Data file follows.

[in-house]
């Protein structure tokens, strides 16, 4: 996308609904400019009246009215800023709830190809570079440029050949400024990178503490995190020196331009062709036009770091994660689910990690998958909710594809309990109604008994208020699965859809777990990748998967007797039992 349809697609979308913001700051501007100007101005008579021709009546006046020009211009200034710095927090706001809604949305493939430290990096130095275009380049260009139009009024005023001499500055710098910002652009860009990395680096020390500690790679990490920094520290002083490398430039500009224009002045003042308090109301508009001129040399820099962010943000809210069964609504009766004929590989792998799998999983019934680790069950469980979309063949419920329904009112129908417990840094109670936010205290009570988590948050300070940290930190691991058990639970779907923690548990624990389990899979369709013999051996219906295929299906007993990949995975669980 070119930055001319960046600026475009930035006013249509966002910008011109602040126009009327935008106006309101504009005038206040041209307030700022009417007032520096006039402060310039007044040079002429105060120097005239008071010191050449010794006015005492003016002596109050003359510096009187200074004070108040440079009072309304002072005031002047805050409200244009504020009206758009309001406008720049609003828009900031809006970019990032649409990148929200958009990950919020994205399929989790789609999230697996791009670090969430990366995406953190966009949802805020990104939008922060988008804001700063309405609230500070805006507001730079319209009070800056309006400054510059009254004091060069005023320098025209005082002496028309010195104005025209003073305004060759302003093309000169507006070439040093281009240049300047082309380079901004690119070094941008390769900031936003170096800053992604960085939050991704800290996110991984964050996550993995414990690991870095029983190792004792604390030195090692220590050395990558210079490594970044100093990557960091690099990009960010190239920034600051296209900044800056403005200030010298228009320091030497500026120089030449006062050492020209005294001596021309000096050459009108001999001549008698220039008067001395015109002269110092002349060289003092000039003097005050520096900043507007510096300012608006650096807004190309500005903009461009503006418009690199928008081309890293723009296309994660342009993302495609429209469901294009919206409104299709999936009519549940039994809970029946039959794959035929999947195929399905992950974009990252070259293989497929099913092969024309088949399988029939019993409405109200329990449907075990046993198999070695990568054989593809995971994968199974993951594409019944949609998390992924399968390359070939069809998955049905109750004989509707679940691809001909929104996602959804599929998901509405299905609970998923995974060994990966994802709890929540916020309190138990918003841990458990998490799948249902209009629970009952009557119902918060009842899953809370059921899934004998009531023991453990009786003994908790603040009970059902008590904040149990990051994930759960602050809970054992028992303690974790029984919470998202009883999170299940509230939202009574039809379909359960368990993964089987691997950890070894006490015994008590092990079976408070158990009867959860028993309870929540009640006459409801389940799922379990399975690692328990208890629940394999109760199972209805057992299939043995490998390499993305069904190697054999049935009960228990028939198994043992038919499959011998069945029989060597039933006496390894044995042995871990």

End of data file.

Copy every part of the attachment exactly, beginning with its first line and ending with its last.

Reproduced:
[in-house]
């Protein structure tokens, strides 16, 4: 996308609904400019009246009215800023709830190809570079440029050949400024990178503490995190020196331009062709036009770091994660689910990690998958909710594809309990109604008994208020699965859809777990990748998967007797039992 349809697609979308913001700051501007100007101005008579021709009546006046020009211009200034710095927090706001809604949305493939430290990096130095275009380049260009139009009024005023001499500055710098910002652009860009990395680096020390500690790679990490920094520290002083490398430039500009224009002045003042308090109301508009001129040399820099962010943000809210069964609504009766004929590989792998799998999983019934680790069950469980979309063949419920329904009112129908417990840094109670936010205290009570988590948050300070940290930190691991058990639970779907923690548990624990389990899979369709013999051996219906295929299906007993990949995975669980 070119930055001319960046600026475009930035006013249509966002910008011109602040126009009327935008106006309101504009005038206040041209307030700022009417007032520096006039402060310039007044040079002429105060120097005239008071010191050449010794006015005492003016002596109050003359510096009187200074004070108040440079009072309304002072005031002047805050409200244009504020009206758009309001406008720049609003828009900031809006970019990032649409990148929200958009990950919020994205399929989790789609999230697996791009670090969430990366995406953190966009949802805020990104939008922060988008804001700063309405609230500070805006507001730079319209009070800056309006400054510059009254004091060069005023320098025209005082002496028309010195104005025209003073305004060759302003093309000169507006070439040093281009240049300047082309380079901004690119070094941008390769900031936003170096800053992604960085939050991704800290996110991984964050996550993995414990690991870095029983190792004792604390030195090692220590050395990558210079490594970044100093990557960091690099990009960010190239920034600051296209900044800056403005200030010298228009320091030497500026120089030449006062050492020209005294001596021309000096050459009108001999001549008698220039008067001395015109002269110092002349060289003092000039003097005050520096900043507007510096300012608006650096807004190309500005903009461009503006418009690199928008081309890293723009296309994660342009993302495609429209469901294009919206409104299709999936009519549940039994809970029946039959794959035929999947195929399905992950974009990252070259293989497929099913092969024309088949399988029939019993409405109200329990449907075990046993198999070695990568054989593809995971994968199974993951594409019944949609998390992924399968390359070939069809998955049905109750004989509707679940691809001909929104996602959804599929998901509405299905609970998923995974060994990966994802709890929540916020309190138990918003841990458990998490799948249902209009629970009952009557119902918060009842899953809370059921899934004998009531023991453990009786003994908790603040009970059902008590904040149990990051994930759960602050809970054992028992303690974790029984919470998202009883999170299940509230939202009574039809379909359960368990993964089987691997950890070894006490015994008590092990079976408070158990009867959860028993309870929540009640006459409801389940799922379990399975690692328990208890629940394999109760199972209805057992299939043995490998390499993305069904190697054999049935009960228990028939198994043992038919499959011998069945029989060597039933006496390894044995042995871990």